A horse with a red (chestnut) base coat. The points are generally a shade darker than the main body, but the mane and tail may also be lighter. This color can be difficult to identify because the dilution and primitive markings may be subtle or not apparent. When it occurs with cream, the horse may be called a dunalino or linebacked palomino.
Black Dun (Grullo, Blue Dun, etc.)
A horse with a black base coat. They have black points and usually a darkened head (face mask). This is the rarest and most sought after form of dun and it is also very prone to misidentification. They are usually a grey color but have no relation to the color roan or to true grey. They can be nearly black, or a brown or grey-brown color. There are many different colloquial terms to describe shades of black dun.
Champagne acts as a simple dominant gene. It dilutes the body and points of the horse. Champagne horses are born with bright blue eyes, brown hooves and pink skin. As they grow, pigmentation begins to appear in their eyes and skin. The eyes gradually darken, becoming blue-green and then an amber color with age. They can also stay blue-green or darken even further to a normal color. The pink skin develops freckles all over the body, and may tan and become darker with age. Foals are often darker when they are born, but when adult they do not lighten with further aging like grey does. Champagne horses often have an iridescent shine to the coat and may also display reverse dappling, but these traits occur on non-champagne horses as well. In the past, champagne horses were thought to be variants of cream or dun, but there is now a genetic test for champagne. The designation for a heterozygous champagne is N/Ch and for a homozygous champagne is Ch/Ch.
The Different Types of Champagne Are:
Bay based horses have a golden body, ranging in shades from light to dark, and with points from light brown to black. They can be mistaken for a buckskin.
Red (chestnut) based horses are shades of gold with a mane and tail color that ranges from white to the same color as the body (self colored). They often appear identical to palominos, and care must be taken not to confuse the two genotypes. Older champagne horses, whose eyes and skin have darkened, are especially prone to this mistake; and there are also some palomino horses who display a heavy dilution with lighter eyes or mottled skin.
The result of a dark bay, brown or seal phenotype, and not a classic bay.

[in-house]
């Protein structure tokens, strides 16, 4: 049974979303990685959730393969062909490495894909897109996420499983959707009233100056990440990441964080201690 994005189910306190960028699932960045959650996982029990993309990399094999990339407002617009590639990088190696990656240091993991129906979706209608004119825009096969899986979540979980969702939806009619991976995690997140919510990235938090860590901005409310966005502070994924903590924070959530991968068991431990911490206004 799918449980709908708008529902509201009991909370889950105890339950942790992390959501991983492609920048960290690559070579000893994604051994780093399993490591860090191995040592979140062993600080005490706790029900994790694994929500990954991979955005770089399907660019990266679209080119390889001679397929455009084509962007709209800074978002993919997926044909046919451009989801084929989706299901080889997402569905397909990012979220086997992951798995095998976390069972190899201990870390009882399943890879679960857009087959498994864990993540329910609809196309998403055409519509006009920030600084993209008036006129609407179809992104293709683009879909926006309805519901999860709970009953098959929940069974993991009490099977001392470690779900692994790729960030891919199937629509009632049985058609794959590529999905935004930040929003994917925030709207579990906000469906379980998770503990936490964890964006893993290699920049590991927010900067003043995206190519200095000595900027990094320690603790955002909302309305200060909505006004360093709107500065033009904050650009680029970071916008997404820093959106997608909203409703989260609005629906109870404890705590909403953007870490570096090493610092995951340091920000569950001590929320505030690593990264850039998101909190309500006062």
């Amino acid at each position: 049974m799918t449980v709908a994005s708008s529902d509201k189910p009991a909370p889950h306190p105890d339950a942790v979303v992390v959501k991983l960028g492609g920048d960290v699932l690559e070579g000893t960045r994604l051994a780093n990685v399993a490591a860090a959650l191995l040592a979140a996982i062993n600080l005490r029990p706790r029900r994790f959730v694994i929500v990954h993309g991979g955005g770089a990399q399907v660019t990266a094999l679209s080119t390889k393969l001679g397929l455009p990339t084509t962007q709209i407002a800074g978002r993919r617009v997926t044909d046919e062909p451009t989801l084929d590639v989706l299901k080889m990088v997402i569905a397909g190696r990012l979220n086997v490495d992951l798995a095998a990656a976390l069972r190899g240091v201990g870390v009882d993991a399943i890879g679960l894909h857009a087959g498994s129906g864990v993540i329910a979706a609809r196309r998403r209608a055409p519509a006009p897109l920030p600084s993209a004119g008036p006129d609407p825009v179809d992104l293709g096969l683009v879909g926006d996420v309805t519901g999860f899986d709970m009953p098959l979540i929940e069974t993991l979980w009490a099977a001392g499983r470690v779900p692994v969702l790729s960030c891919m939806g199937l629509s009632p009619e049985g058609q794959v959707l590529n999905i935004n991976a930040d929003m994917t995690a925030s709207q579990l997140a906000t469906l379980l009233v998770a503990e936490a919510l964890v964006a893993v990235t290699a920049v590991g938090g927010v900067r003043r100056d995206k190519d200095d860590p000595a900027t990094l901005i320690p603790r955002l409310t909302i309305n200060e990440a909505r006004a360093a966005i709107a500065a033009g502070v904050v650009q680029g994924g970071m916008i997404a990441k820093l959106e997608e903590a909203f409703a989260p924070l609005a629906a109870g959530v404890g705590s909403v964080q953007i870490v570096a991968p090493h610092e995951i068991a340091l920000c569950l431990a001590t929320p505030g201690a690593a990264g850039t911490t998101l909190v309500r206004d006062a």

Black based appears to be a sort of grey or chocolate metallic shade. They have dark points that may or may not be visible. They can be mistaken for a black dun color.
The Pearl gene is also known as the “Barlink factor.” It resembles the champagne and cream genes but is neither. It is an incomplete recessive gene, with one copy doing nothing to the coat, while two copies will mimic champagne. When one copy of pearl and one copy of cream are present a pseudo double cream dilute color is the result. Many breeders theorize that pearl and cream are located at the same locus, meaning that a horse with both cream and pearl will only pass one or the other but not both to its offspring. Pearl has been located by UC Davis and they offer a test but they have not published their findings so we cannot at this time know for certain if this theory is correct.
Silver is a dilution that is believed to affect black pigment only. It generally dilutes the body and/or legs to a chocolate color or lighter, while the mane and tail usually dilute to a silvery/flaxen color. The roots of the hair often stay dark. Dappling may or may not appear in the coat and legs. Foals commonly have a wheat colored coat, white eyelashes and striped hooves, but these characteristics fade over time. Silver horses may become darker with age and lose much of the dilution in their mane and tails. Silver horses with the graying gene have been observed to gray faster than a horse without the silver gene.
Silver dapple was the original name for the phenotype, before it was realized that dapples did not always occur on all horses. Taffy is the name for silver in Australia. Silver is selectively bred for in the Rocky Mountain Horse and the color is called Chocolate, Chocolate Flax (if the mane and tail appear flaxen) or Red Chocolate. Silver is a dominant mutation, but it is still being investigated whether homozygous horses show more dilution than heterozygous horses. There is a genetic test for silver, and the designation for a heterozygous silver is N/Z and for a homozygous silver is Z/Z. The color remains relatively rare in the general horse population, but the number of breeds which have been confirmed to have Silver is growing.
The Two Types of Silver Are:
Black Silver (Silver Dapple)
A black horse with silver typically has a chocolate colored body, but they can range in shade from light grey to black in color. The mane and tail are usually a silver/flaxen color, but can also be a color similar to the base coat, or can appear sooty. The body commonly has dapples. They may be mistaken for flaxen liver chestnuts, or very sooty palominos. Look for the dark roots of the hair and at the lower legs, both areas which usually appear lighter in true chestnut horses.
A bay horse will have diluted black points. A standard bay coat will be unaffected, but a dark bay horse may show dilution as well. The mane and tail are generally lighter, or a sooty silver color. The legs are usually diluted to a brown/grey color, often with mottling.